In 2010, a series of listening sessions revealed that undocumented youth inside AIM member institutions were choosing to drop out of high school when they realized they couldn’t pursue higher education. Undocumented students were treated by most schools and colleges in Maryland as international students, and charged international rates. The DREAM Act, which had emerged years prior on the national political stage, would allow undocumented high school graduate to attend public colleges and universities at in-state tuition rates. AIM leaders along with leaders at sister organizations in Maryland, organized a 750-person action with Governor O’Malley who was asked to support the DREAM Act in the upcoming legislative session.

In march of 2011, the Maryland General Assembly passed the DREAM Act; however, opponents of the law gathered signatures to put the law up to a referendum in the 2012 election.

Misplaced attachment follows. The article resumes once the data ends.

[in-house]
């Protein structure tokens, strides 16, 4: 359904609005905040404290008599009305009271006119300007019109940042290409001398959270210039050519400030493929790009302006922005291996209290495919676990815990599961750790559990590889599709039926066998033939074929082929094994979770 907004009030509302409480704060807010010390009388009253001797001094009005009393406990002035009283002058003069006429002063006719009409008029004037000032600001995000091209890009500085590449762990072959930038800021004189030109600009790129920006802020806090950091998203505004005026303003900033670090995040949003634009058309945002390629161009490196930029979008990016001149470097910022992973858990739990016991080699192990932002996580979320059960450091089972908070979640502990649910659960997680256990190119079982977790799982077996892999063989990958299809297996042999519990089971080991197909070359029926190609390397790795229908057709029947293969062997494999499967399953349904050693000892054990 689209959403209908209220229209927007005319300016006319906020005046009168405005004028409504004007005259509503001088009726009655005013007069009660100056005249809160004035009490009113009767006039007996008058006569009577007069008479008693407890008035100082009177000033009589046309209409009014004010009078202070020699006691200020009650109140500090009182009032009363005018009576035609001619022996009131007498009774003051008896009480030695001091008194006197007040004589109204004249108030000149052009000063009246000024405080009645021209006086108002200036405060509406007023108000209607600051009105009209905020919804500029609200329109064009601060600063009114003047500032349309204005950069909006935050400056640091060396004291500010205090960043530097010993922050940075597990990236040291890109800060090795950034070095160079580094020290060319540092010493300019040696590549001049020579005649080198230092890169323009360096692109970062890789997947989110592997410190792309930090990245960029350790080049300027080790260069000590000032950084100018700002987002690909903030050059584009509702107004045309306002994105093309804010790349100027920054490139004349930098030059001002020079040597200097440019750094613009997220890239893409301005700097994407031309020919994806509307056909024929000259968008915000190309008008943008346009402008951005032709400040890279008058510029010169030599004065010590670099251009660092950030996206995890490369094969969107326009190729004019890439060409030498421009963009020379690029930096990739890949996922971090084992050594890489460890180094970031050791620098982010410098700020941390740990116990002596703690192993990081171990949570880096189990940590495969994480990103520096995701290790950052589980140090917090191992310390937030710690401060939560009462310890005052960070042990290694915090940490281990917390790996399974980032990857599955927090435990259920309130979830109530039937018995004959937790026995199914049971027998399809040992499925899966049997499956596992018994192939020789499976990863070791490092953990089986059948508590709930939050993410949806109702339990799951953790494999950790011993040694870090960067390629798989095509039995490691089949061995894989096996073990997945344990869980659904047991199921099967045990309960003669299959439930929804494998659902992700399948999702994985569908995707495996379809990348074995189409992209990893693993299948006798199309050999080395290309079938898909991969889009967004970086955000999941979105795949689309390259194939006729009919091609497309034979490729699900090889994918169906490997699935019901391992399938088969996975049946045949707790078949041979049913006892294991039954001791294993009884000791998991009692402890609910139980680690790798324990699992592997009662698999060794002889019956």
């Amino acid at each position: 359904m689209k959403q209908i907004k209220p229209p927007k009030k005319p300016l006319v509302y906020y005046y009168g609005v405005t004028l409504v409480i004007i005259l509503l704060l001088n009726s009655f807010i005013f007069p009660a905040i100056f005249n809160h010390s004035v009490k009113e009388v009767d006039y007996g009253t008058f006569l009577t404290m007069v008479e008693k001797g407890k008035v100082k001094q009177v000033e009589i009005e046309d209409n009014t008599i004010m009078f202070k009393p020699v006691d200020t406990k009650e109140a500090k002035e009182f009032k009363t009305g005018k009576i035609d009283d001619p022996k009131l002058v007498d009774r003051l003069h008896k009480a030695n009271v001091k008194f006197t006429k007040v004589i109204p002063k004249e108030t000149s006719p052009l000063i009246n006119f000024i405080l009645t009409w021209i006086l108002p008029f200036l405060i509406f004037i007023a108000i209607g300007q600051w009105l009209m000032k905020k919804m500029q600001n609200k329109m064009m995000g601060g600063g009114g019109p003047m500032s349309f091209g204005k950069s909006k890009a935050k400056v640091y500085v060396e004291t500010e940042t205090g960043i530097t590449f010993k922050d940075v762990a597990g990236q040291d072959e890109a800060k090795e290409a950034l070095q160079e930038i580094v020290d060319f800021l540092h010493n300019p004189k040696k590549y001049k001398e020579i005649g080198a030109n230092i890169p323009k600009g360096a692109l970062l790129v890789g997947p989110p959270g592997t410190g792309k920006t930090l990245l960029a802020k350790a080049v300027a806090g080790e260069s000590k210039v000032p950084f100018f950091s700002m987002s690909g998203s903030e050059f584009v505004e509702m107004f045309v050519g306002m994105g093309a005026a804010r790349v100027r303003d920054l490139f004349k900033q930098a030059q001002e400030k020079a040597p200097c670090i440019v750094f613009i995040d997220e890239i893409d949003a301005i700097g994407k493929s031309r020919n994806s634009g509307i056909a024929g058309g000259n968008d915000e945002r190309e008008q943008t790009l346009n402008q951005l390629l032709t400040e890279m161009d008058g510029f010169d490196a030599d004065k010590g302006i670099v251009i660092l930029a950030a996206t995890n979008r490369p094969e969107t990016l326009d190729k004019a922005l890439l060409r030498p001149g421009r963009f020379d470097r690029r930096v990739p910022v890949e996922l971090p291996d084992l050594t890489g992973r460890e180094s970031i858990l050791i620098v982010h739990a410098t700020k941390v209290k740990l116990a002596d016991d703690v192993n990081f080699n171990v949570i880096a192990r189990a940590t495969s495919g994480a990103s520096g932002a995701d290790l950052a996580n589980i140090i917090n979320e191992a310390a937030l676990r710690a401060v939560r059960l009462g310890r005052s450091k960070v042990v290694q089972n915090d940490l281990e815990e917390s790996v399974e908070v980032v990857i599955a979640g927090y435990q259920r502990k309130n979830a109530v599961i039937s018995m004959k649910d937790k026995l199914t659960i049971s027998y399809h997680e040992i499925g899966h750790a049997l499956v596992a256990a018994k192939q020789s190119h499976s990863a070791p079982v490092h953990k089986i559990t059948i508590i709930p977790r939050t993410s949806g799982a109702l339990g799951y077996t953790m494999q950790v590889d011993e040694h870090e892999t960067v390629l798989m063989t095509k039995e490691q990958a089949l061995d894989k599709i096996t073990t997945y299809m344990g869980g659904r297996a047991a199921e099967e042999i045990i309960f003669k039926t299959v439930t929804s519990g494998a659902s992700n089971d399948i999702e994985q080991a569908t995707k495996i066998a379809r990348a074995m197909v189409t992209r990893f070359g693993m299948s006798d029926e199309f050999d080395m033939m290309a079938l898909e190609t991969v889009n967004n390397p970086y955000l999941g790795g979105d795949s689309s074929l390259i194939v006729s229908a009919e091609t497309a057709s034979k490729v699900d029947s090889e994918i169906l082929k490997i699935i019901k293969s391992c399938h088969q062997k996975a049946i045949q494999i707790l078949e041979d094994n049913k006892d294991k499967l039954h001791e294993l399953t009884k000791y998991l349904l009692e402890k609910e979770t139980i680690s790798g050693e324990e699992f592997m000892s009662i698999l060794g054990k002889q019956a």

Through an internal and external power analysis, AIM members determined they would need a broader base to take on a statewide effort to move the DREAM Act into state law. AIM leaders built relationships with BUILD (Baltimoreans United in Leadership Development), PATH (People Acting Together in Howard), CASA de Maryland and Maryland Catholic Conference to take on one of the largest grassroots voter efforts for the DREAM act in history. The organizations trained over 1,000 clergy and lay leaders to be “DREAM Ambassadors” who held over 250 DREAM events throughout the state. These ambassadors spoke to tens of thousands of voters throughout the state, getting them to commit to vote and to educate them about the DREAM Act. 

We won with 58.3% of the vote.

After its passing, Maryland saw a tremendous bump in the overall high school graduation rate, which was credited to the DREAM Act by state school superintendent Lillian Lowery.

In 2020, the state legislature overrode Gov. Larry Hogan’s (R) veto of its revision of the DREAM Act, which allowed students to apply directly to four-year institutions instead of going to community college first.

The Maryland DREAM Act campaign highlighted AIM’s fundamentals: building relationships and power analysis. Its success demonstrated that issues that are viewed as national or federal can be acted on at the local level and still have national impact.